It should be stressed that these are "calculated" total cost figures and should be quoted in round terms, rather than assuming robust accuracy; for example, £120 million in 1999-2000. The costs of primary care treatment of these conditions are not included in reference costs and would need to be added to these figures to give total costs.
The costs of national health service prescription items for drugs used in the management of asthma and dispensed in the community in England from 1995 to 2000 (January to September) are shown in the table. Information on prescriptions dispensed in NHS hospitals is not available.
|Year||Prescription items (Thousand)||Net ingredient cost (£000)|
(10) January to September
1. The prescription information is from the Prescription Cost Analysis (PCA) system and is based on a full analysis of all prescriptions dispensed in the community, i.e. by community pharmacists and appliance contractors, dispensing doctors and prescriptions submitted by prescribing doctors for items personally administered in England. Also included are prescriptions written in Wales, Scotland, Northern Ireland and the Isle of Man but dispensed in England. The data do not cover drugs dispensed in hospital or private prescriptions.
2. The net ingredient cost is the basic cost of a drug. This cost does not take account of discounts, dispensing costs, fees or prescription charges income.
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Mr. Denham: We recognise that asthma is the commonest chronic illness in England and policy emphasises that preventive action is of great importance. Hay fever and other allergic diseases, while not having the same symptoms as asthma, must also be avoided where possible and Government-funded research is ongoing into the benefits of allergen avoidance and immunotherapy for such conditions.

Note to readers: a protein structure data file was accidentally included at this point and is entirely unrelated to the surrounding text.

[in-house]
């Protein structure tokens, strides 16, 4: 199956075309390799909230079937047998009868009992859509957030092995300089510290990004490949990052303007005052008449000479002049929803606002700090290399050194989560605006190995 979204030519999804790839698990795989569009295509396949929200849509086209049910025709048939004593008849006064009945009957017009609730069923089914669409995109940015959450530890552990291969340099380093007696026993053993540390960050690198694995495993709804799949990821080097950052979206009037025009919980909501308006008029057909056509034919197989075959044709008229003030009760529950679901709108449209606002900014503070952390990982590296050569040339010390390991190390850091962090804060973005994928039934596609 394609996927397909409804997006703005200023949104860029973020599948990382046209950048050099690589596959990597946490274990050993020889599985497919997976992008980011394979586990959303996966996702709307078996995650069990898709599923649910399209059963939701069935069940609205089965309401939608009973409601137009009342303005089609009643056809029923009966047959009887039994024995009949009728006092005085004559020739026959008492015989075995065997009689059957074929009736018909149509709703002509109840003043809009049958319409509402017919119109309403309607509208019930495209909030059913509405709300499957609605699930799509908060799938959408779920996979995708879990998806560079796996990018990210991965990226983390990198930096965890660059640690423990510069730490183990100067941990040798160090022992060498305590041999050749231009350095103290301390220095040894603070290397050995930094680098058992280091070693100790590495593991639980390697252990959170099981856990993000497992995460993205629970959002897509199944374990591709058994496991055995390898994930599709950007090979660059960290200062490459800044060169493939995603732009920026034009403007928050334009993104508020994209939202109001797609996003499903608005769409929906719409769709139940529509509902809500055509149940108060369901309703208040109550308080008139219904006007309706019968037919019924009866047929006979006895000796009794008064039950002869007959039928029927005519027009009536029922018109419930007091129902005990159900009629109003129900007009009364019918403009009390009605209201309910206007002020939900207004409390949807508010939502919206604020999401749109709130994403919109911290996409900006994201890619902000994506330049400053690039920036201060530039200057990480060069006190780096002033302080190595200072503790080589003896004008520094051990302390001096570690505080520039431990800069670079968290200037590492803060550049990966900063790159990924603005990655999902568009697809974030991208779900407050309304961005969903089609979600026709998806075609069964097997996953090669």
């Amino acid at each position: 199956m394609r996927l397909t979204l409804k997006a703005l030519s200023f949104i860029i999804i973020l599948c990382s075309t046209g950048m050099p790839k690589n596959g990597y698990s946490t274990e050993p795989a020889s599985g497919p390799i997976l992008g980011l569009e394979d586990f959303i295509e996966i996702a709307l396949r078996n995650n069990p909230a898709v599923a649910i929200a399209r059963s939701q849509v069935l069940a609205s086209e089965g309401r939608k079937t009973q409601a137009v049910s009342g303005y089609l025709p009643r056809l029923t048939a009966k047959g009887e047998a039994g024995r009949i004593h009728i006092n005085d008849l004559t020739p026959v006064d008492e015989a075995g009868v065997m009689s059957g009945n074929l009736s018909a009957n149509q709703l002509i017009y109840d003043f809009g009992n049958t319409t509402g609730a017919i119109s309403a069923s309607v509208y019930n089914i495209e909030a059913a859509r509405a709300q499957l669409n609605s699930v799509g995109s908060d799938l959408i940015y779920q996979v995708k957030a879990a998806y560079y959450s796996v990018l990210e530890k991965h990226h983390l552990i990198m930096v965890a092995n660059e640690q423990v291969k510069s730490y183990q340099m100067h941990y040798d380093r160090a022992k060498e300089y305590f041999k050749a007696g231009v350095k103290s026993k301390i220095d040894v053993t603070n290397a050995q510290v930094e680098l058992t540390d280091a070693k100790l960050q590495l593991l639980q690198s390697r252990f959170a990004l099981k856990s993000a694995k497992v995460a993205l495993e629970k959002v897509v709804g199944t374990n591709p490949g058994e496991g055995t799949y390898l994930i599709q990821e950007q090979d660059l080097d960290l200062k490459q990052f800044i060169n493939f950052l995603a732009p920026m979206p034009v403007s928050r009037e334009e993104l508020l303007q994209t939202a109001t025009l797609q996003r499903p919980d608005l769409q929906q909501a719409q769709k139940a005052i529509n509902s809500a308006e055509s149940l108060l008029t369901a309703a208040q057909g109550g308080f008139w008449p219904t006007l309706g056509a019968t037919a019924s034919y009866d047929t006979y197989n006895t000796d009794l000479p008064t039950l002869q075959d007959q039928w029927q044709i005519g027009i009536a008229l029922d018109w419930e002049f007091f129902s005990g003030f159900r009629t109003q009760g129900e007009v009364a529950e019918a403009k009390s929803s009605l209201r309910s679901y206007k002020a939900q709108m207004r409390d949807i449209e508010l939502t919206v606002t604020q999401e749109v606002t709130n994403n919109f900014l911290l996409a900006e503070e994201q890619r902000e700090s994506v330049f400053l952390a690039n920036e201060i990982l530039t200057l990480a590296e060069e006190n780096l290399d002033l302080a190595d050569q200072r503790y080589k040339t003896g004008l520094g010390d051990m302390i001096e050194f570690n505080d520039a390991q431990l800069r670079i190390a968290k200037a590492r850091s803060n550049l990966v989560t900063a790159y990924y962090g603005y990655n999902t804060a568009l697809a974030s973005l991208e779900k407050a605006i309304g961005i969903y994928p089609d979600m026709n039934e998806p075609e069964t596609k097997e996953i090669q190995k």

We fund research through the Medical Research Council. The MRC's work includes basic research into the causes of asthma and allergies, with particular effort at present on analysing the genetic factors that predispose some individuals and families to asthma and eczema. The MRC is also conducting controlled trials of methods for managing and preventing asthma. The total MRC spend on allergy and asthma in 1999-2000 was £4 million.
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on both the costs of NHS prescription items for drugs used in treating eczema and also costs relating to hospital based admissions for the condition.
The costs of NHS prescription items for drugs used in the treatment of asthma and dispensed in the community in England from 1995 to 2000 (January to September) are as follows: for 1995 the net ingredient cost was approximately £6.7 million; in 1996 £6.8 million; 1997 £6.6 million; 1998 £6.4 million; 1999 £6.3 million; and for the January to September 2000 period the net ingredient cost was approximately £4.5 million. Information on prescriptions dispensed in NHS hospitals is not available.
In respect of hospital-based admissions for eczema, aggregate (total cost) figures have been produced using average cost figures. For 1997-98 the total cost was approximately £10.2 million, for 1998-99 the total cost was approximately £29.4 million, and for 1999-2000 the total cost was approximately £30.1 million. Figures are not available for published reference costs prior to the 1997-98 financial year. The figures do not include the cost of primary care treatment of these conditions.
Mr. Denham: It is not possible to state the number of people who have been diagnosed as suffering from allergies which include eczema and hay fever. This is due to the fact that many people diagnose themselves, and buy remedies at their local pharmacy, or are diagnosed by their general practitioners or appropriate clinic such as chest clinics or dermatology units. It is however estimated that at least 15 per cent. of the population is affected by allergy.
However, there were 8,000 admissions to national health service hospitals for 1999-2000 where the primary diagnosis could be described as asthma and 200 cases where the primary diagnosis could be described as hay fever (allergic rhinitus due to pollen).